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Merrick Garland: The Man (Again) Meets the Moment

Biden’s pick for attorney general is perfectly suited to take on right-wing extremists.

January 7, 2021
garland
Alex Wong/Getty

Merrick Garland made his bones at the Justice Depart­ment 25 years ago when he coordin­ated the federal govern­ment’s prosec­u­tion against Timothy McVeigh and Terry Nich­ols for the Oklahoma City bomb­ing, which killed 168 people. He did a master­ful job. The trials of the two domestic terror­ists, which took place in Denver, were orderly, digni­fied, and in the best tradi­tions of law and order. The convic­tions and sentences which soon followed were cath­artic and they helped the nation begin to heal from the wounds torn open at the Alfred P. Murrah federal build­ing on April 19, 1995.

Now the trum­pet summons Garland again in circum­stances remark­ably similar to those he faced a gener­a­tion ago. Pres­id­ent-Elect Joe Biden reportedly has tapped Garland to leave his post as a federal judge on the DC Circuit Court of Appeals to take over the Justice Depart­ment. Garland will make an excel­lent attor­ney general for many obvi­ous reas­ons and a few discrete ones. Most import­antly, though, in the wake of the Trump riot yester­day at the Capitol, Garland is the perfect candid­ate to take on the current right-wing extrem­ist threat roiled to deadly action by the sedi­tion­ist Donald Trump on his way out of office.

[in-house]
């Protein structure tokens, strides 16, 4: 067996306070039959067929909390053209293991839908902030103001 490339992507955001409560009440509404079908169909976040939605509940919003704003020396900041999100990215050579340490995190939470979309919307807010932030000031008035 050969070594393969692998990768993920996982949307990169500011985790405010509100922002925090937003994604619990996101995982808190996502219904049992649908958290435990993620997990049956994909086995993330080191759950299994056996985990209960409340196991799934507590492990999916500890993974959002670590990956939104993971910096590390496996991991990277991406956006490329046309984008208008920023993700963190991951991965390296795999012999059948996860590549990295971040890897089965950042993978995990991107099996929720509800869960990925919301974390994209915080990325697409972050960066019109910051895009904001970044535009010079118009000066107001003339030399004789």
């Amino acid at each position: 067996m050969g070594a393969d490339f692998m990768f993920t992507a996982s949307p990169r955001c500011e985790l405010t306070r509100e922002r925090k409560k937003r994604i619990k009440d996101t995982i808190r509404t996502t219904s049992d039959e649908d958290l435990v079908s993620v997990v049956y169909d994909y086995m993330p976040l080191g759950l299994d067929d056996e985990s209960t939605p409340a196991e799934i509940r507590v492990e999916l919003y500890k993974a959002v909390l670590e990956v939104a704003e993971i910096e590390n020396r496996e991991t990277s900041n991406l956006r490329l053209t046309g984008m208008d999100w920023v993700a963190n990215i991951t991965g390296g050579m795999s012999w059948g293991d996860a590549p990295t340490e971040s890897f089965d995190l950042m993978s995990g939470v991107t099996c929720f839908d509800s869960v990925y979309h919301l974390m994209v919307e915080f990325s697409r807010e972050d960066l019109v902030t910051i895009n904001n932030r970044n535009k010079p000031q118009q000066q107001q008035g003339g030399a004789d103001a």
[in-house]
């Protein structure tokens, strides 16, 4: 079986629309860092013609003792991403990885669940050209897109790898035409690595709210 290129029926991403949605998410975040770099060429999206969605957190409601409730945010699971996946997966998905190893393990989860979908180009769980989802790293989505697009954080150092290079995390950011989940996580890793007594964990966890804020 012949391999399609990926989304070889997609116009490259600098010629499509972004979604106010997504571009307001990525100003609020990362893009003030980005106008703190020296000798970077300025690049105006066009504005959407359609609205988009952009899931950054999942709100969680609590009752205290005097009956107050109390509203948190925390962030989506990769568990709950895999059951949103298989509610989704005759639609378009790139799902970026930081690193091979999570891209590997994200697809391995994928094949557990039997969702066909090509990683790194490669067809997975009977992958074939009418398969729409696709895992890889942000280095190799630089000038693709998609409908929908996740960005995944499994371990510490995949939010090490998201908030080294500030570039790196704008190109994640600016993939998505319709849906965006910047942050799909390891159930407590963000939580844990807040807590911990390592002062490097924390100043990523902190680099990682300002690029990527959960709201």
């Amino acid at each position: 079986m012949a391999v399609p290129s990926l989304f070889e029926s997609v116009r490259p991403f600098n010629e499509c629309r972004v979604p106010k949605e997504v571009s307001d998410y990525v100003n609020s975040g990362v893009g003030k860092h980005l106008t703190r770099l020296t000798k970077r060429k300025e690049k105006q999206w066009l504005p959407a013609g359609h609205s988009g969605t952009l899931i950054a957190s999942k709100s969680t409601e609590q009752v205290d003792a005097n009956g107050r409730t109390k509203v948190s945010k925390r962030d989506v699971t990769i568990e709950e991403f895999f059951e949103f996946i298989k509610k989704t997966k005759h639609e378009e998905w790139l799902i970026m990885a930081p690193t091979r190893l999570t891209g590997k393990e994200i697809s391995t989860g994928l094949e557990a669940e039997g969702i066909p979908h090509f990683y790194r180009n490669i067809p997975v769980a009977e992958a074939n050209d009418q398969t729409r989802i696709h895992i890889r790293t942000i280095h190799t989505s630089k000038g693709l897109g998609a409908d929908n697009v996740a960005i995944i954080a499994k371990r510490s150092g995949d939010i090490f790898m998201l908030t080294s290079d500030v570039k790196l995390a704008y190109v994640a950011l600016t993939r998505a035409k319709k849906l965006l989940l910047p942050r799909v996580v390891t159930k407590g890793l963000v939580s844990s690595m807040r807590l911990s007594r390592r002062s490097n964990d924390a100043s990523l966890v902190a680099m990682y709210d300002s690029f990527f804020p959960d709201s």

A million words have already been writ­ten about whether and to what extent the Biden admin­is­tra­tion’s Justice Depart­ment should invest­ig­ate and prosec­ute any crim­inal conspir­acies run out of the White House for the past four years. Of course it should. There must be a reck­on­ing. And Garland is perfect for that role. His exper­i­ence as a prosec­utor and judge — and his lack of exper­i­ence as an elec­ted offi­cial — make him well-suited to handle the polit­ical blow­back he’ll receive when the federal indict­ments start flying toward former Trump admin­is­tra­tion offi­cials. Let a thou­sand perp walks bloom!